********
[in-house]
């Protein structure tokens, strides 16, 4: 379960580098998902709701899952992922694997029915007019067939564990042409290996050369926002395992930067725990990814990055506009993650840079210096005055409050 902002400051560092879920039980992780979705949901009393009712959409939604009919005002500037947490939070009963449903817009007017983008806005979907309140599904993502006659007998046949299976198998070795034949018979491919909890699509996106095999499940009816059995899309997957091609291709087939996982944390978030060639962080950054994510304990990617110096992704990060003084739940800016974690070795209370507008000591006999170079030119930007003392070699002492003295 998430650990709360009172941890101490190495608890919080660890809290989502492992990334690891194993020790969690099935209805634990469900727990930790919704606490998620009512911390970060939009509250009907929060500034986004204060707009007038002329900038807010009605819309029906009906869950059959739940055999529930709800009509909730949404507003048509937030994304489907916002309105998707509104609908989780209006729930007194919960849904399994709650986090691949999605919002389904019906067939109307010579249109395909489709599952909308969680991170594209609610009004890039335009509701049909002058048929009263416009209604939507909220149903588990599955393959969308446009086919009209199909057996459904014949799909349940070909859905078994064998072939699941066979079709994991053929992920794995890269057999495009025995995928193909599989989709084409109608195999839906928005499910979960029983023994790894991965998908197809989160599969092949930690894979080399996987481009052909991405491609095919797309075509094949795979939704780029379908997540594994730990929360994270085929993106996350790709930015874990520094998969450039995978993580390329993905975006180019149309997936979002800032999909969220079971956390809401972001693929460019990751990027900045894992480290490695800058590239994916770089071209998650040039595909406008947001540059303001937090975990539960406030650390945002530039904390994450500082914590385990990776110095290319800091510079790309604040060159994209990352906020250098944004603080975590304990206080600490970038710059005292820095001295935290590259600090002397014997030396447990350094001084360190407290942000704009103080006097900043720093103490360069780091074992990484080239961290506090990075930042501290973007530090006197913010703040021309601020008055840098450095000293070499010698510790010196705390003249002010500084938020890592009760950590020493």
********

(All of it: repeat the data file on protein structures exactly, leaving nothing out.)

[in-house]
């Protein structure tokens, strides 16, 4: 379960580098998902709701899952992922694997029915007019067939564990042409290996050369926002395992930067725990990814990055506009993650840079210096005055409050 902002400051560092879920039980992780979705949901009393009712959409939604009919005002500037947490939070009963449903817009007017983008806005979907309140599904993502006659007998046949299976198998070795034949018979491919909890699509996106095999499940009816059995899309997957091609291709087939996982944390978030060639962080950054994510304990990617110096992704990060003084739940800016974690070795209370507008000591006999170079030119930007003392070699002492003295 998430650990709360009172941890101490190495608890919080660890809290989502492992990334690891194993020790969690099935209805634990469900727990930790919704606490998620009512911390970060939009509250009907929060500034986004204060707009007038002329900038807010009605819309029906009906869950059959739940055999529930709800009509909730949404507003048509937030994304489907916002309105998707509104609908989780209006729930007194919960849904399994709650986090691949999605919002389904019906067939109307010579249109395909489709599952909308969680991170594209609610009004890039335009509701049909002058048929009263416009209604939507909220149903588990599955393959969308446009086919009209199909057996459904014949799909349940070909859905078994064998072939699941066979079709994991053929992920794995890269057999495009025995995928193909599989989709084409109608195999839906928005499910979960029983023994790894991965998908197809989160599969092949930690894979080399996987481009052909991405491609095919797309075509094949795979939704780029379908997540594994730990929360994270085929993106996350790709930015874990520094998969450039995978993580390329993905975006180019149309997936979002800032999909969220079971956390809401972001693929460019990751990027900045894992480290490695800058590239994916770089071209998650040039595909406008947001540059303001937090975990539960406030650390945002530039904390994450500082914590385990990776110095290319800091510079790309604040060159994209990352906020250098944004603080975590304990206080600490970038710059005292820095001295935290590259600090002397014997030396447990350094001084360190407290942000704009103080006097900043720093103490360069780091074992990484080239961290506090990075930042501290973007530090006197913010703040021309601020008055840098450095000293070499010698510790010196705390003249002010500084938020890592009760950590020493």